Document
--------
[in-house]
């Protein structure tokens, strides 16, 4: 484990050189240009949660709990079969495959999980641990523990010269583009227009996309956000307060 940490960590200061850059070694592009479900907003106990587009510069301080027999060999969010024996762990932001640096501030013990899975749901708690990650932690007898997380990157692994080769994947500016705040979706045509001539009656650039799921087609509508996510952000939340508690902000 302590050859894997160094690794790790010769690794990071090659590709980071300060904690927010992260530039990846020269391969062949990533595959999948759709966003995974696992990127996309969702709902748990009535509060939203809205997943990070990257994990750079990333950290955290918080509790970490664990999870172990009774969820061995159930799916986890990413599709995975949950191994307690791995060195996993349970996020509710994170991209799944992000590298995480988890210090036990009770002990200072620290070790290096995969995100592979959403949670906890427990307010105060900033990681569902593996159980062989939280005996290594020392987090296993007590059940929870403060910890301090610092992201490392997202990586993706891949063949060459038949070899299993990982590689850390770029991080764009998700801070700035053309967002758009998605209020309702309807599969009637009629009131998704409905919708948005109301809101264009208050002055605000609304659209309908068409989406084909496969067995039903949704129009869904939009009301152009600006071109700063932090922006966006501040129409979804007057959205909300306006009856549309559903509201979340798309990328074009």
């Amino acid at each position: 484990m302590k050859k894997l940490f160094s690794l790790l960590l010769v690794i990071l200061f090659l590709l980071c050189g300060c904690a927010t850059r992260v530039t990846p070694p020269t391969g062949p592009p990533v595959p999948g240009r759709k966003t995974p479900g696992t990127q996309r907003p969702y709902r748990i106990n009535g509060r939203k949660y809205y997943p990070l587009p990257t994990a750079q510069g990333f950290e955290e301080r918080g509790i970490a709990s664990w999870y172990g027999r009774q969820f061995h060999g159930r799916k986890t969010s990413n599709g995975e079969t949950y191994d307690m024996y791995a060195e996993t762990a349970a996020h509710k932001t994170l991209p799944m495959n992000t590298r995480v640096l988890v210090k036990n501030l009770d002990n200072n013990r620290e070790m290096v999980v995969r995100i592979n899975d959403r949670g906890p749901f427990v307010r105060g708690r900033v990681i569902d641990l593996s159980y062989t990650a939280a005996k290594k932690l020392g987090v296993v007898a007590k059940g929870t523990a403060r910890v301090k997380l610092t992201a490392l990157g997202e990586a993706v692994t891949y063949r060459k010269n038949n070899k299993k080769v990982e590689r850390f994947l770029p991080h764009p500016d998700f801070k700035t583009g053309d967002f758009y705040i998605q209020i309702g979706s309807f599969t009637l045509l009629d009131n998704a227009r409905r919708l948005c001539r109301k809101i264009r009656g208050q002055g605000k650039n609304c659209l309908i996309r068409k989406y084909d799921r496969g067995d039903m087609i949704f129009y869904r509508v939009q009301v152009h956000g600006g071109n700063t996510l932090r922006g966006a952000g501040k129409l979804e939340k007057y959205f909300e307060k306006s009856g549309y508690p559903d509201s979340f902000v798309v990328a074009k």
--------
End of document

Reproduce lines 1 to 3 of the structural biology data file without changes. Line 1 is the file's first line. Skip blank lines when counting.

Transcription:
[in-house]
């Protein structure tokens, strides 16, 4: 484990050189240009949660709990079969495959999980641990523990010269583009227009996309956000307060 940490960590200061850059070694592009479900907003106990587009510069301080027999060999969010024996762990932001640096501030013990899975749901708690990650932690007898997380990157692994080769994947500016705040979706045509001539009656650039799921087609509508996510952000939340508690902000 302590050859894997160094690794790790010769690794990071090659590709980071300060904690927010992260530039990846020269391969062949990533595959999948759709966003995974696992990127996309969702709902748990009535509060939203809205997943990070990257994990750079990333950290955290918080509790970490664990999870172990009774969820061995159930799916986890990413599709995975949950191994307690791995060195996993349970996020509710994170991209799944992000590298995480988890210090036990009770002990200072620290070790290096995969995100592979959403949670906890427990307010105060900033990681569902593996159980062989939280005996290594020392987090296993007590059940929870403060910890301090610092992201490392997202990586993706891949063949060459038949070899299993990982590689850390770029991080764009998700801070700035053309967002758009998605209020309702309807599969009637009629009131998704409905919708948005109301809101264009208050002055605000609304659209309908068409989406084909496969067995039903949704129009869904939009009301152009600006071109700063932090922006966006501040129409979804007057959205909300306006009856549309559903509201979340798309990328074009």
């Amino acid at each position: 484990m302590k050859k894997l940490f160094s690794l790790l960590l010769v690794i990071l200061f090659l590709l980071c050189g300060c904690a927010t850059r992260v530039t990846p070694p020269t391969g062949p592009p990533v595959p999948g240009r759709k966003t995974p479900g696992t990127q996309r907003p969702y709902r748990i106990n009535g509060r939203k949660y809205y997943p990070l587009p990257t994990a750079q510069g990333f950290e955290e301080r918080g509790i970490a709990s664990w999870y172990g027999r009774q969820f061995h060999g159930r799916k986890t969010s990413n599709g995975e079969t949950y191994d307690m024996y791995a060195e996993t762990a349970a996020h509710k932001t994170l991209p799944m495959n992000t590298r995480v640096l988890v210090k036990n501030l009770d002990n200072n013990r620290e070790m290096v999980v995969r995100i592979n899975d959403r949670g906890p749901f427990v307010r105060g708690r900033v990681i569902d641990l593996s159980y062989t990650a939280a005996k290594k932690l020392g987090v296993v007898a007590k059940g929870t523990a403060r910890v301090k997380l610092t992201a490392l990157g997202e990586a993706v692994t891949y063949r060459k010269n038949n070899k299993k080769v990982e590689r850390f994947l770029p991080h764009p500016d998700f801070k700035t583009g053309d967002f758009y705040i998605q209020i309702g979706s309807f599969t009637l045509l009629d009131n998704a227009r409905r919708l948005c001539r109301k809101i264009r009656g208050q002055g605000k650039n609304c659209l309908i996309r068409k989406y084909d799921r496969g067995d039903m087609i949704f129009y869904r509508v939009q009301v152009h956000g600006g071109n700063t996510l932090r922006g966006a952000g501040k129409l979804e939340k007057y959205f909300e307060k306006s009856g549309y508690p559903d509201s979340f902000v798309v990328a074009k």